Biochemical Assay Detects Feeding Damage to Loblolly Pine Seeds Caused by the Leaffooted Pine Seed Bug (Hemiptera: Coreidae)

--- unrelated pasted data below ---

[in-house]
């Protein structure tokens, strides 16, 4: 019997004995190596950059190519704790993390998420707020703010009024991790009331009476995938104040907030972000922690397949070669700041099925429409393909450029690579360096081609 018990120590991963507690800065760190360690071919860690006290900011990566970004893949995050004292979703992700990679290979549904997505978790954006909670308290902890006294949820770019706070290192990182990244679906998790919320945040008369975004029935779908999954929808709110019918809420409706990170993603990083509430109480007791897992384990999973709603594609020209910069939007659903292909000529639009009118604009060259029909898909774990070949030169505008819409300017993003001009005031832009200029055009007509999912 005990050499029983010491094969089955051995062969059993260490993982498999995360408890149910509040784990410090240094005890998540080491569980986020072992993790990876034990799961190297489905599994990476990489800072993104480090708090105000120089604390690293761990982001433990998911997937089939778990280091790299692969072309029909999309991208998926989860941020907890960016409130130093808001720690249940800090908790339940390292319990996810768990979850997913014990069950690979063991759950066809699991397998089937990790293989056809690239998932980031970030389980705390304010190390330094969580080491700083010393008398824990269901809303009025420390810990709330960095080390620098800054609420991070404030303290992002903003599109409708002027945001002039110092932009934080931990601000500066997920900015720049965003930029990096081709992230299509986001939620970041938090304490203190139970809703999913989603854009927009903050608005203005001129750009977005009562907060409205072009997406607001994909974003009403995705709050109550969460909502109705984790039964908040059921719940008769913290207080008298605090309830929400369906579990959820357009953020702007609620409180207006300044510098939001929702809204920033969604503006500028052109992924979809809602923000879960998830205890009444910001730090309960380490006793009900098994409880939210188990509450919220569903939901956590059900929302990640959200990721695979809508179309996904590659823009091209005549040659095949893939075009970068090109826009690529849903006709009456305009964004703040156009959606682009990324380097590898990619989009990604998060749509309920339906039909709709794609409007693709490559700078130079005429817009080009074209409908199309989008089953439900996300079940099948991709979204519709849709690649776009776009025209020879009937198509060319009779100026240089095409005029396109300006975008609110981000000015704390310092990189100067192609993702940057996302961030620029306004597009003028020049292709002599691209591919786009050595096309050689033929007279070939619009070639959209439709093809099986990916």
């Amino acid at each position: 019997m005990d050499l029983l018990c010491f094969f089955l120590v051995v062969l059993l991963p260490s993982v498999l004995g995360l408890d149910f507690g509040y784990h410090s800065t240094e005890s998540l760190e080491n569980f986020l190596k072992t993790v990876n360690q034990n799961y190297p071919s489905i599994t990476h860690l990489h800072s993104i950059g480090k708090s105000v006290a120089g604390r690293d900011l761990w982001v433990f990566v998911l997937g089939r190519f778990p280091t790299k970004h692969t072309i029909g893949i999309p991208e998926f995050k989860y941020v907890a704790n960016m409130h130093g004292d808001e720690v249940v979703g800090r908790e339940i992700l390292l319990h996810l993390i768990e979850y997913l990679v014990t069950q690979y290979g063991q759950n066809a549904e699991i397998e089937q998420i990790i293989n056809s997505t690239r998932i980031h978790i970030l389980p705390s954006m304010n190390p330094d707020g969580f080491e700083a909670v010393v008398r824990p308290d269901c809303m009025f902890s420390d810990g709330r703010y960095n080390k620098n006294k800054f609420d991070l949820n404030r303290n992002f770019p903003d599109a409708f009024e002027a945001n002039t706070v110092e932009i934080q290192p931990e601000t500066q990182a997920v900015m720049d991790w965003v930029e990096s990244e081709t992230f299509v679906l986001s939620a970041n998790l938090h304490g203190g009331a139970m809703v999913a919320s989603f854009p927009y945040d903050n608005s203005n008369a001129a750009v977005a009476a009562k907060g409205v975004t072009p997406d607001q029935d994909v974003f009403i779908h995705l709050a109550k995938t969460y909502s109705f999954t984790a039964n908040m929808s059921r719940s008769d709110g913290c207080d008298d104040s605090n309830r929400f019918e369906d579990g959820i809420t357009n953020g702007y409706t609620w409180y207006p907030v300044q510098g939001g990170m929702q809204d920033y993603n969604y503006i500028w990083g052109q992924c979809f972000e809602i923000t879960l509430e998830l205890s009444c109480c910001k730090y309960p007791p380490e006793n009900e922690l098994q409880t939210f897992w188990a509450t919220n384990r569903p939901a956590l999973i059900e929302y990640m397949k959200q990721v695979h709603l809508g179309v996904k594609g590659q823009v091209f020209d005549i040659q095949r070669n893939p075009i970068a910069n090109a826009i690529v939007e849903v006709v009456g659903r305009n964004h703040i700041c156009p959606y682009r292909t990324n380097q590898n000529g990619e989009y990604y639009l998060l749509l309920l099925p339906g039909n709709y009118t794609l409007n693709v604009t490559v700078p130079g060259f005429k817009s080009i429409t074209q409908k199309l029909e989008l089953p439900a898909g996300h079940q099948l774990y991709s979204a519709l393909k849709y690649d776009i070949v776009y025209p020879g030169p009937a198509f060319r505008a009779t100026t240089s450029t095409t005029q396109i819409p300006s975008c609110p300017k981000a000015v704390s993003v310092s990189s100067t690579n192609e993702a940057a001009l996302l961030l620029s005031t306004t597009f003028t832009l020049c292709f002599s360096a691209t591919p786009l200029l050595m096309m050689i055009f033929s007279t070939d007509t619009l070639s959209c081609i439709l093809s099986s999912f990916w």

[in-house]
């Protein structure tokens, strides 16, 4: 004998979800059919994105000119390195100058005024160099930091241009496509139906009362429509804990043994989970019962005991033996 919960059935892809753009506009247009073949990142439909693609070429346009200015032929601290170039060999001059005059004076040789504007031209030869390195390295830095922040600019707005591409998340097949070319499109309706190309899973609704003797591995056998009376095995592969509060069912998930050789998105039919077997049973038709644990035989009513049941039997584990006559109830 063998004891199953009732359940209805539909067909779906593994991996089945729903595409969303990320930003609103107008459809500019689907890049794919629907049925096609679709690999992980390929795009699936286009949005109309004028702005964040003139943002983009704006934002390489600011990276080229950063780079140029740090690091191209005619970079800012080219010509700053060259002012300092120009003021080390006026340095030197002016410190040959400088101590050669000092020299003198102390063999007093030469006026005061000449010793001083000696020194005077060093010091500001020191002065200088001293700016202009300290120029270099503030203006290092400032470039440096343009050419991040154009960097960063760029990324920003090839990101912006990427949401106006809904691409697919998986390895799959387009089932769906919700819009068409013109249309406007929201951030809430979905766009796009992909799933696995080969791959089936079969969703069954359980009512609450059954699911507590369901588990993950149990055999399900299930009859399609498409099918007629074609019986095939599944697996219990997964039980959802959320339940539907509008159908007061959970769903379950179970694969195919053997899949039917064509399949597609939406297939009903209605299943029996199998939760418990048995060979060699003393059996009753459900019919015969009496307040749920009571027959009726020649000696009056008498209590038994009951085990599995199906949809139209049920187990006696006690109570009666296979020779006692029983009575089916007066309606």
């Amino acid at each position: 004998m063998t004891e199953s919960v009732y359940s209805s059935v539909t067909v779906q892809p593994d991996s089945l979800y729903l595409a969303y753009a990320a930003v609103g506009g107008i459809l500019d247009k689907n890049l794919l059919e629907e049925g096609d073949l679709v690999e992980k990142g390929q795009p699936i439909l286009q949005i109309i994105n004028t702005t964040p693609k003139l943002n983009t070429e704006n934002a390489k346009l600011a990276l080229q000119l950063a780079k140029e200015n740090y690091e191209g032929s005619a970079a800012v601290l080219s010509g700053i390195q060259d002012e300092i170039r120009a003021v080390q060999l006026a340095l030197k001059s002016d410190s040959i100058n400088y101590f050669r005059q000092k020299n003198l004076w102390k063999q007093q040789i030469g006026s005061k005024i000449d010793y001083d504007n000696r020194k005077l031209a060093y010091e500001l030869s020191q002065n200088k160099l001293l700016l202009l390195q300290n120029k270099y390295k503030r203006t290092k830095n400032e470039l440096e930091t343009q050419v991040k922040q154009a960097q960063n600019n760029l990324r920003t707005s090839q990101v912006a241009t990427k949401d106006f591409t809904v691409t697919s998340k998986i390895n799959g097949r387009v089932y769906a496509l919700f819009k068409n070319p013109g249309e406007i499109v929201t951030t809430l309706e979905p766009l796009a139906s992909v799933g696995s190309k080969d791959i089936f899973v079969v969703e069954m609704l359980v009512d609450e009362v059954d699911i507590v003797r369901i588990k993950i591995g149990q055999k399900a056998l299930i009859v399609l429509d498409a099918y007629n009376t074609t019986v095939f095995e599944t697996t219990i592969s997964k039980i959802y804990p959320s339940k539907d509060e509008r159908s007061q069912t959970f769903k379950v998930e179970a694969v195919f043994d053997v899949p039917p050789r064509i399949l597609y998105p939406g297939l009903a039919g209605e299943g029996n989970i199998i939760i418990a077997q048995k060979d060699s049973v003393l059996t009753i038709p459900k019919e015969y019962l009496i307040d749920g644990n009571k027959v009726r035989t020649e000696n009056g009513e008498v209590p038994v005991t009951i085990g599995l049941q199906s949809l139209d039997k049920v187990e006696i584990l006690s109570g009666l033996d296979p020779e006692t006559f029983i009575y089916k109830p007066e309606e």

A large number of proteins in salivary gland extracts of the leaffooted pine seed bug, Leptoglossus corculus Say, were strongly recognized by a polyclonal antibody-based assay developed for detecting saliva of the western conifer seed bug, Lepfoglossus occidentalis Heidemann, in lodgepole pine, Pinus contorta var. lafifolia Engelmann, seeds. An average of approximately 85% of loblolly pine, Pinus taeda L., seeds exposed to feeding by L. corculus for 1 to 4 weeks in the laboratory contained detectable amounts of salivary proteins when the antibody assays were performed weekly on samples (n = 10) of seed. In comparison, radiography of exposed seed detected an average of approximately 63% damaged seed over the same 4-wk period, indicating that the antibody assay increased sensitivity of damage detection by approximately one-third. Depletion of insoluble polypeptides and proliferation of soluble polypeptides <23.5 kDa was apparent after SDS-PAGE and quantitative assays were performed on proteins extracted from seeds that were damaged by exposure to L. corculus feeding. Our data suggest that the antibody-based test could be used to obtain accurate estimates of seed losses attributable to L. corculus feeding in southern pine seed orchards.